The renowned economist builds on his already extensive writings in the hope that policymakers will see the wisdom of altering both political and financial practices to restore the middle class in the United States.Though Nobel Prize-winning economist Stiglitz (International and Public Affairs/Columbia Univ.; The Euro: How a Common Currency Threatens the Future of Europe, 2016, etc.) has unquestionably earned the prestige to be heard on nearly any issue related to the economy, he concedes that the cataclysmic changes he proposes would probably never derive from the current Republican Party and might never occur if the Democratic Party controls the White House and Congress. Regardless, the author rarely wallows in pessimism as he presents his extensive platform in language that will be accessible to most general readers. Stiglitz sets the stage for his approachable narrative by recalling his childhood in a healthy industrial city (Gary, Indiana) and how, when he returned to Gary for his 55th high school reunion, the healthy economy had been tainted by a combination of political and economic policies benefitting the ultrawealthy. Those conditions led to massive income inequality, one of the most significant issues facing the country today. Stiglitz pinpoints the causes as a toxic stew of too-big-to-fail banks placing greed above economic growth, government initiatives favoring globalization without protecting American laborers, lack of recognition by both government and the private sector that shifts from a manufacturing economy to a service economy require a new paradigm, and the lack of effective responses to obviously increasing income inequality. In the second part of the book, the author offers a massive platform for change that must be preceded by voters choosing candidates for Congress and the White House who are willing to cast aside the hegemony of the ultrawealthy. As he writes, "achieving greater equality is not just a matter of morals or good economics; it is a matter of the survival of our democracy."A lucid book grounded in vast knowledgeand equally vast idealism. Copyright Kirkus Reviews, used with permission.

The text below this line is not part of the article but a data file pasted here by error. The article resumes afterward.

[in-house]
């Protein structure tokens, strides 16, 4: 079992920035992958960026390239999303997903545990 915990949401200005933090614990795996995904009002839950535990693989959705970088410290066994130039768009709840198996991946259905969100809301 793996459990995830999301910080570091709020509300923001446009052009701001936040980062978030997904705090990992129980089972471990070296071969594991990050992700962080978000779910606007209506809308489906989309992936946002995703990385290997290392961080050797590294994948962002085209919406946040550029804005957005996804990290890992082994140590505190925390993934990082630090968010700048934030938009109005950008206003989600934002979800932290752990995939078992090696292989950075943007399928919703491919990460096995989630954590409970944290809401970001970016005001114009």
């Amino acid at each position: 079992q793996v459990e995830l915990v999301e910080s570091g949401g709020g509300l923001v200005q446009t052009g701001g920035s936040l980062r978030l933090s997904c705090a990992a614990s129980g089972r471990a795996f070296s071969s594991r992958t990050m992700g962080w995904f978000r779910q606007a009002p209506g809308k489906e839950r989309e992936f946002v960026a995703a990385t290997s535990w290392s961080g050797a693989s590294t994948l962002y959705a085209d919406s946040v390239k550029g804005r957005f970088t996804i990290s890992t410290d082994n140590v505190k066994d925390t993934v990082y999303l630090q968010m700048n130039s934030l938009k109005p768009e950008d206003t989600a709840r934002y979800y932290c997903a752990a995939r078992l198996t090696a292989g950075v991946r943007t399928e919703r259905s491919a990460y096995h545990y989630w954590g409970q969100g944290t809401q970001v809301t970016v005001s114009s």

New York Review of Books Review